Kidney racket in India well organised, hard to bust
09 July 2016
The illegal kidney transplant racket remains rampant across India, and with several layers of touts and doctors and margins of Rs20 lakh per case, agencies are finding it difficult to crackdown on these.
Non-profit organisations estimate that donors are paid as little as Rs40,000 while the receiver pays over Rs20 lakh for the same kidney, and that is why organ transplant trafficking is one of the fastest and least reported crimes in India, notes The Hindustan Times.
Last month, police busted a kidney racket which lured poor people from several states to sell their kidneys, and arrested several people, including the personal secretaries of a neurologist of Apollo Hospital, in this connection.
Non-government organisations working in the field claim many donors don't even know they have undergone kidney transplants and that awareness at the village level could help solve the problem.
''Many donors don't even know where to complain. In far flung villages in West Bengal and Bihar, most of the villagers live with one kidney and operations are performed locally. It is a thriving market, with touts preying on poor,'' said Rishi Kant of Shakti Vahini NGO that works in rural areas.
Investigators claim donors are known as 'Pappu' among touts and the network is so organised that two people involved in the racket often don't know each other.
''We stumbled on the racket when we saw two people fighting. The touts call donors 'Pappu' and many a time it was difficult to reach the next level. They used to target the poor and pay them as little as Rs25,000. It is difficult to bust the organized gang. Complainants are not willing to come forward,'' said Manzil Saini, who was responsible for busting the infamous Gurgaon kidney racket in 2008. She is now Senior Superintendent of Police, Lucknow.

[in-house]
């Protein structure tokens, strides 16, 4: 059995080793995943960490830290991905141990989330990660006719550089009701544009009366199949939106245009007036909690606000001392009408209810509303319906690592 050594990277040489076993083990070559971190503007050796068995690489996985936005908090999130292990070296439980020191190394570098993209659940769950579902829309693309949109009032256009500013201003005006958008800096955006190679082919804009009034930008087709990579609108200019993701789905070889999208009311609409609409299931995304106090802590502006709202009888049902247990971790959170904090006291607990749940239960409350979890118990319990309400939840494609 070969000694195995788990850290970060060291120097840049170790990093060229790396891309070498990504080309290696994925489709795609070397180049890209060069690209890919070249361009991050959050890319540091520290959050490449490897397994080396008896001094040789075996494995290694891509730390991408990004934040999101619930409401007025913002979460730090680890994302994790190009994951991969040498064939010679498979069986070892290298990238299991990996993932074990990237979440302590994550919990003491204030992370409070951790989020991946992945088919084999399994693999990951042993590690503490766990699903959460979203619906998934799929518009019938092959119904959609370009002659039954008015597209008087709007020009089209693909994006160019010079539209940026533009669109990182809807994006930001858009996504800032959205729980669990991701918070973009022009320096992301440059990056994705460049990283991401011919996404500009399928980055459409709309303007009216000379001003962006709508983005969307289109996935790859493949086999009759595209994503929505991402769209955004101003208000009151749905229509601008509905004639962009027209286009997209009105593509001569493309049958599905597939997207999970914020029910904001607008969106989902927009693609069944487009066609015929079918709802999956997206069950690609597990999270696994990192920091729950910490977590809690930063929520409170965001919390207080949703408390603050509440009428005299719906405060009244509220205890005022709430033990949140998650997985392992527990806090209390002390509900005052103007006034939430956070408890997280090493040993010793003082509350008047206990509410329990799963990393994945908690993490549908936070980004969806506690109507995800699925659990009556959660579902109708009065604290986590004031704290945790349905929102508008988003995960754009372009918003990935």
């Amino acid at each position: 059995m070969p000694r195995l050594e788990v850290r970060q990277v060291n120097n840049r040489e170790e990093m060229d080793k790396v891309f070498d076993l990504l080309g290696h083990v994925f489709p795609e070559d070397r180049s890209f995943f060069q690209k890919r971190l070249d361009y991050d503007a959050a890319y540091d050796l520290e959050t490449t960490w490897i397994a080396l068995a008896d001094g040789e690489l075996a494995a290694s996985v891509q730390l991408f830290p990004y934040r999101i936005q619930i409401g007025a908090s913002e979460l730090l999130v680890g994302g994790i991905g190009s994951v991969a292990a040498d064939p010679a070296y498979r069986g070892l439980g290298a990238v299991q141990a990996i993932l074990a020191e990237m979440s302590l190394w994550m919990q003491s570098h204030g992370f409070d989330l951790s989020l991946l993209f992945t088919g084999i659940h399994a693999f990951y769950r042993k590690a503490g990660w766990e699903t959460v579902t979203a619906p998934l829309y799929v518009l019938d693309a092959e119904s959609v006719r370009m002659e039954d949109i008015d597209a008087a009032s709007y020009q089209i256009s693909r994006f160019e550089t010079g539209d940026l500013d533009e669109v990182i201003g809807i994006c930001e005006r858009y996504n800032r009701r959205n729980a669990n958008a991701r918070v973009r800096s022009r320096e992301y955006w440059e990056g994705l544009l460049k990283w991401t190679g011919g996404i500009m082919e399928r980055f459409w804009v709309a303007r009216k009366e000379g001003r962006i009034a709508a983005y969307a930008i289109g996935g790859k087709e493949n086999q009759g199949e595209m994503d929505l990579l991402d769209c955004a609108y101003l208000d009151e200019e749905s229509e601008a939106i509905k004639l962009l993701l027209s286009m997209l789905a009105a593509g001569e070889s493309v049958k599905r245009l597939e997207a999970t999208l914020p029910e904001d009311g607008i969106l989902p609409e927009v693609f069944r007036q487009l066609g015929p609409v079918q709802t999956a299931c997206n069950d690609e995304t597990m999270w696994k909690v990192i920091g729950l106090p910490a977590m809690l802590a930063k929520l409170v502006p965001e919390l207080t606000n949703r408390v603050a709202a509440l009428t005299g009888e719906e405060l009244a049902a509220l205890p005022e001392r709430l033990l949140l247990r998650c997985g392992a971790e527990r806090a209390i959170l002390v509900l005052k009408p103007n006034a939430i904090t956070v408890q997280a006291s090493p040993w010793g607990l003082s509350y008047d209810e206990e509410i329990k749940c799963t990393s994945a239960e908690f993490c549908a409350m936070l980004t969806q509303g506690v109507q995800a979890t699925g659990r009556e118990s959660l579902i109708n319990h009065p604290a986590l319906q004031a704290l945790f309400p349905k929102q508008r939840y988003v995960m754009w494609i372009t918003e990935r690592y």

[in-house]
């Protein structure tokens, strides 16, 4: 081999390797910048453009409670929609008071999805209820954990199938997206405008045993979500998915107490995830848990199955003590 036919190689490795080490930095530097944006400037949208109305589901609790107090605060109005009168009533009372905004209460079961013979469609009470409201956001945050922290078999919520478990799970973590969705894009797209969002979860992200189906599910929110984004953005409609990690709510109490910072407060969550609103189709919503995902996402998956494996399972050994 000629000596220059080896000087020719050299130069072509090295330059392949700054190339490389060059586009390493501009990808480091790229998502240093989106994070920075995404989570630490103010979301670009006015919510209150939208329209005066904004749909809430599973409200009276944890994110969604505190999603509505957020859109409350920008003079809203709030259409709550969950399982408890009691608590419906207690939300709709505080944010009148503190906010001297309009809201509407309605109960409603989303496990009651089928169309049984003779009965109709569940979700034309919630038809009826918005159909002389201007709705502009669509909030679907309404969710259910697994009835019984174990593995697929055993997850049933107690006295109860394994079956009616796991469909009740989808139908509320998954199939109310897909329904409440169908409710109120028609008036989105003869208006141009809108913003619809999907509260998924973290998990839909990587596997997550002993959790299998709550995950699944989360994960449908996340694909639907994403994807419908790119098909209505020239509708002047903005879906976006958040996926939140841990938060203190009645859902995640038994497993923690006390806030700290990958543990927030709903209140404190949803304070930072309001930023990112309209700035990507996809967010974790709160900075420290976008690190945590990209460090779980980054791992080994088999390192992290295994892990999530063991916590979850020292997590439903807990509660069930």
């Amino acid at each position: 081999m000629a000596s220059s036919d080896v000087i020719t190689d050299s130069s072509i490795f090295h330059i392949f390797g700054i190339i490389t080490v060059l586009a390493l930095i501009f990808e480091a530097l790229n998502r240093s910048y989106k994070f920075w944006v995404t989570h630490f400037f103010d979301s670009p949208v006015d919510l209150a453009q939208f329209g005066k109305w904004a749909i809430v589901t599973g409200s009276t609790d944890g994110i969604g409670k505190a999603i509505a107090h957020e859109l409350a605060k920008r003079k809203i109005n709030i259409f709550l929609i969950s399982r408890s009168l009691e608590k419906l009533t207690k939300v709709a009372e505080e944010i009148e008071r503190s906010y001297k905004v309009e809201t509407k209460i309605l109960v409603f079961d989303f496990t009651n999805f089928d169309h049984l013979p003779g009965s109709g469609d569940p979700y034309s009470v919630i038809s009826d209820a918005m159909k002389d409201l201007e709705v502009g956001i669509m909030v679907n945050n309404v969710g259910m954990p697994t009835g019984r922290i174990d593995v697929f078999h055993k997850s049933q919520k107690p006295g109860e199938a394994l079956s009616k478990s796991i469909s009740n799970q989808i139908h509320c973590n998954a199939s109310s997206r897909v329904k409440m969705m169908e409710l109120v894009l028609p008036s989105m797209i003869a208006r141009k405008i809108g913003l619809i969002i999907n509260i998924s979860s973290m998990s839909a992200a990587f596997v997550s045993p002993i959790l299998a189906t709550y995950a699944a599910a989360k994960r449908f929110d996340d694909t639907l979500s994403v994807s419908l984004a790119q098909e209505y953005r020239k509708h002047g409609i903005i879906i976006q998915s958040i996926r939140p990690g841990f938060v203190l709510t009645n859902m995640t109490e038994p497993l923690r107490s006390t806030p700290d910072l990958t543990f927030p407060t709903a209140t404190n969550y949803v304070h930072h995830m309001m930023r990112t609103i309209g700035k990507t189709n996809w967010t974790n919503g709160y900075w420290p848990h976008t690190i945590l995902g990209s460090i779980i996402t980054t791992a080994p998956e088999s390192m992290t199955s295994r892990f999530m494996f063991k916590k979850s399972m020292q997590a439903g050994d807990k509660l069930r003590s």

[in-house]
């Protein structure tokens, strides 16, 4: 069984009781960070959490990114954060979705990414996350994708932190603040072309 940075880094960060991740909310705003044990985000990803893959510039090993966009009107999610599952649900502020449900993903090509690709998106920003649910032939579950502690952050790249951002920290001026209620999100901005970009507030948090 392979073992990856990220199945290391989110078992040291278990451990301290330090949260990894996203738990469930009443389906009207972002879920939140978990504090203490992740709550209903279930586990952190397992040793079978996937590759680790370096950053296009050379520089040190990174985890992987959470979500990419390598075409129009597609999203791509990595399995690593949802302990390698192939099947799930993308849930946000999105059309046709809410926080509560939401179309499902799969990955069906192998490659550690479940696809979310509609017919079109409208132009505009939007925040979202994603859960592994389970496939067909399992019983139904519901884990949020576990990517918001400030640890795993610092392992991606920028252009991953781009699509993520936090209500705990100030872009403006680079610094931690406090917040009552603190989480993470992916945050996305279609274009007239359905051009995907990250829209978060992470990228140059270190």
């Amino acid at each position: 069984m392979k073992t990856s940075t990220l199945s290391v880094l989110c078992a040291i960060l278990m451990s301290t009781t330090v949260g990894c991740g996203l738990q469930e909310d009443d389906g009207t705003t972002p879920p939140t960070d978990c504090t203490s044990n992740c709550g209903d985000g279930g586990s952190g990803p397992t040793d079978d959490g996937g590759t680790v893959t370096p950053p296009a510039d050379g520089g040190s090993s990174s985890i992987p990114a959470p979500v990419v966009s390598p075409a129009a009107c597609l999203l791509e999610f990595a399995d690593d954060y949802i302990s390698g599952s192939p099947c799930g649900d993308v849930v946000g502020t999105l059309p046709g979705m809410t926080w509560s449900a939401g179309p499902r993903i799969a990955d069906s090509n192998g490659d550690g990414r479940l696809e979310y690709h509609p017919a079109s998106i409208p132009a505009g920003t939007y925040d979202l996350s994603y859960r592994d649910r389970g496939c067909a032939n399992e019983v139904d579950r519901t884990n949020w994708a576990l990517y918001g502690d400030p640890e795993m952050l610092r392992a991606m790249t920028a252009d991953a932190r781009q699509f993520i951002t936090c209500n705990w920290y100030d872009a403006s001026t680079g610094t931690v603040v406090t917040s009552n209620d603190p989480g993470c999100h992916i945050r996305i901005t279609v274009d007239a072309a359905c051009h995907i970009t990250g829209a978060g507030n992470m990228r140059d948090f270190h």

A rough estimate suggests that over 1,00,00 kidney transplants are performed illegally across the world.
''In big hospitals, many times doctors performing the operation do not even know that the receiver has got the kidney illegally. The touts forge documents to show that the donor is a relative and obtain the necessary clearance. Receivers, on the other hand, are ready to pay hefty amounts in order to save their lives. In such a scenario, everyone is a victim apart from the touts, who get commission,'' said Rakesh Senger of Bachpan Bachao Andolan, who feels the racket is far bigger than the number suggests.
A Nepal-based NGO, Forum for Protection of People's Rights (PPR), conducted a study on 36 people who were trafficked for organ transplant and are now living in Nepal. While the main reason for their plight was poverty and lack of education, many were promised a house and huge amounts of money, which they never get.
Of the 36 victims they talked to, 11 were unaware where the transplant happened, but 18 of them said the transplant happened in Chennai, six said it took place in Chandigarh and one person mentioned Delhi.
''In most of these cases, Delhi was the transit point. Because of the good health care system in South India, most victims were taken to Chennai. Post their return, the victims are treated badly by locals and termed as 'kidney seller'. There is obviously a health effect,'' said Satish Sharma of PPR.